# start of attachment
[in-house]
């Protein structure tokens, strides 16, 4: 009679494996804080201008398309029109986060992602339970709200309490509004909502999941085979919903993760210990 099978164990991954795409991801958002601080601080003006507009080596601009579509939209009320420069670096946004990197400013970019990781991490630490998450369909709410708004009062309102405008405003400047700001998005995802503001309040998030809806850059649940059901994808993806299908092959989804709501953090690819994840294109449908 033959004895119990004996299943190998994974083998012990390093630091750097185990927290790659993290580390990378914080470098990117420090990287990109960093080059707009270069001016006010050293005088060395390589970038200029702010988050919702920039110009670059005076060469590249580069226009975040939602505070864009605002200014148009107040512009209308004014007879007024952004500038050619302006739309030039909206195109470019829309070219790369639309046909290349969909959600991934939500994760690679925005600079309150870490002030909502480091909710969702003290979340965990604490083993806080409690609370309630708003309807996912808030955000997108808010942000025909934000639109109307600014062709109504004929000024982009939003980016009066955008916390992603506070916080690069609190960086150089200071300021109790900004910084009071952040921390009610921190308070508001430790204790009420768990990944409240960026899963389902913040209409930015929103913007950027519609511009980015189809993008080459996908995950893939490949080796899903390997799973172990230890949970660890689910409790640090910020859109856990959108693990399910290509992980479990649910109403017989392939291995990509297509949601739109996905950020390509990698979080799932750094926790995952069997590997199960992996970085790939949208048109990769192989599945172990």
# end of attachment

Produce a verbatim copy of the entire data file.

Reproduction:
[in-house]
């Protein structure tokens, strides 16, 4: 009679494996804080201008398309029109986060992602339970709200309490509004909502999941085979919903993760210990 099978164990991954795409991801958002601080601080003006507009080596601009579509939209009320420069670096946004990197400013970019990781991490630490998450369909709410708004009062309102405008405003400047700001998005995802503001309040998030809806850059649940059901994808993806299908092959989804709501953090690819994840294109449908 033959004895119990004996299943190998994974083998012990390093630091750097185990927290790659993290580390990378914080470098990117420090990287990109960093080059707009270069001016006010050293005088060395390589970038200029702010988050919702920039110009670059005076060469590249580069226009975040939602505070864009605002200014148009107040512009209308004014007879007024952004500038050619302006739309030039909206195109470019829309070219790369639309046909290349969909959600991934939500994760690679925005600079309150870490002030909502480091909710969702003290979340965990604490083993806080409690609370309630708003309807996912808030955000997108808010942000025909934000639109109307600014062709109504004929000024982009939003980016009066955008916390992603506070916080690069609190960086150089200071300021109790900004910084009071952040921390009610921190308070508001430790204790009420768990990944409240960026899963389902913040209409930015929103913007950027519609511009980015189809993008080459996908995950893939490949080796899903390997799973172990230890949970660890689910409790640090910020859109856990959108693990399910290509992980479990649910109403017989392939291995990509297509949601739109996905950020390509990698979080799932750094926790995952069997590997199960992996970085790939949208048109990769192989599945172990």